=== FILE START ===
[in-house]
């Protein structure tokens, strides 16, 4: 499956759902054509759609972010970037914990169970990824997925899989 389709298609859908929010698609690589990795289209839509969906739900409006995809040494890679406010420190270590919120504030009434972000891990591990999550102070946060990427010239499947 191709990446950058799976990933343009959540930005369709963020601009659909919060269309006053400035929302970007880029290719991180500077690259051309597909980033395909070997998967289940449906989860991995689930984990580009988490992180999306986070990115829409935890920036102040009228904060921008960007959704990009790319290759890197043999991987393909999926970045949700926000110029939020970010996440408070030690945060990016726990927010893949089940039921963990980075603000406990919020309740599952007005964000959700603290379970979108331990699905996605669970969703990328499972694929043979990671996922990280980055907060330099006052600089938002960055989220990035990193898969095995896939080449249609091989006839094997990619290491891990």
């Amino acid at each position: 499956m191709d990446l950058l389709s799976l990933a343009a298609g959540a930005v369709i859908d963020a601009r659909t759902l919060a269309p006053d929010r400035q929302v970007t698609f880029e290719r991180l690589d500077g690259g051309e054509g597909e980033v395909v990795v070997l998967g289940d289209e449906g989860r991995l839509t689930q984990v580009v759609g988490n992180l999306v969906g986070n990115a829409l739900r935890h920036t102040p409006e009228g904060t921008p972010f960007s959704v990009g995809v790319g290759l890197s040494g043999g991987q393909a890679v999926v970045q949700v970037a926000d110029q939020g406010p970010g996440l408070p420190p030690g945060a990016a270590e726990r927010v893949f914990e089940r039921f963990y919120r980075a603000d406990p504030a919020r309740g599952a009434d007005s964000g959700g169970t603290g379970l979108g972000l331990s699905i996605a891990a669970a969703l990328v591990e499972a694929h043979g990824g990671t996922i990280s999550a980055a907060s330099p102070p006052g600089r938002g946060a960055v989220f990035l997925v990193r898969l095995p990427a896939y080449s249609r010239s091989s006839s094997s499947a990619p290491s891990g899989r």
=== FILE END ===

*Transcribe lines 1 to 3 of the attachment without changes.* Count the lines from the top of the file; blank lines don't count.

[in-house]
């Protein structure tokens, strides 16, 4: 499956759902054509759609972010970037914990169970990824997925899989 389709298609859908929010698609690589990795289209839509969906739900409006995809040494890679406010420190270590919120504030009434972000891990591990999550102070946060990427010239499947 191709990446950058799976990933343009959540930005369709963020601009659909919060269309006053400035929302970007880029290719991180500077690259051309597909980033395909070997998967289940449906989860991995689930984990580009988490992180999306986070990115829409935890920036102040009228904060921008960007959704990009790319290759890197043999991987393909999926970045949700926000110029939020970010996440408070030690945060990016726990927010893949089940039921963990980075603000406990919020309740599952007005964000959700603290379970979108331990699905996605669970969703990328499972694929043979990671996922990280980055907060330099006052600089938002960055989220990035990193898969095995896939080449249609091989006839094997990619290491891990």
């Amino acid at each position: 499956m191709d990446l950058l389709s799976l990933a343009a298609g959540a930005v369709i859908d963020a601009r659909t759902l919060a269309p006053d929010r400035q929302v970007t698609f880029e290719r991180l690589d500077g690259g051309e054509g597909e980033v395909v990795v070997l998967g289940d289209e449906g989860r991995l839509t689930q984990v580009v759609g988490n992180l999306v969906g986070n990115a829409l739900r935890h920036t102040p409006e009228g904060t921008p972010f960007s959704v990009g995809v790319g290759l890197s040494g043999g991987q393909a890679v999926v970045q949700v970037a926000d110029q939020g406010p970010g996440l408070p420190p030690g945060a990016a270590e726990r927010v893949f914990e089940r039921f963990y919120r980075a603000d406990p504030a919020r309740g599952a009434d007005s964000g959700g169970t603290g379970l979108g972000l331990s699905i996605a891990a669970a969703l990328v591990e499972a694929h043979g990824g990671t996922i990280s999550a980055a907060s330099p102070p006052g600089r938002g946060a960055v989220f990035l997925v990193r898969l095995p990427a896939y080449s249609r010239s091989s006839s094997s499947a990619p290491s891990g899989r």